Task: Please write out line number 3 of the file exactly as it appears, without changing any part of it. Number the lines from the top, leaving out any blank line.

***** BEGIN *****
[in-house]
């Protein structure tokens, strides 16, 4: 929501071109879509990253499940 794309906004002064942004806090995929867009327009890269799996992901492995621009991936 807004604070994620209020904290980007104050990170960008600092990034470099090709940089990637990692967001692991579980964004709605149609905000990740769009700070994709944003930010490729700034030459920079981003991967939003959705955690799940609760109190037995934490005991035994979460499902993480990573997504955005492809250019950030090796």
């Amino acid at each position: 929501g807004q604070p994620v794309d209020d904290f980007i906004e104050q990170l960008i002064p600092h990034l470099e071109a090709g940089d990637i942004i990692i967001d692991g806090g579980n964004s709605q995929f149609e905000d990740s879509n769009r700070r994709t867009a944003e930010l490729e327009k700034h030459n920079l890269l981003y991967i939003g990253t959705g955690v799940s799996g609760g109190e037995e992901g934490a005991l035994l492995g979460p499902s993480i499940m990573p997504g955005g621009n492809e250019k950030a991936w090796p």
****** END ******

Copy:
């Amino acid at each position: 929501g807004q604070p994620v794309d209020d904290f980007i906004e104050q990170l960008i002064p600092h990034l470099e071109a090709g940089d990637i942004i990692i967001d692991g806090g579980n964004s709605q995929f149609e905000d990740s879509n769009r700070r994709t867009a944003e930010l490729e327009k700034h030459n920079l890269l981003y991967i939003g990253t959705g955690v799940s799996g609760g109190e037995e992901g934490a005991l035994l492995g979460p499902s993480i499940m990573p997504g955005g621009n492809e250019k950030a991936w090796p």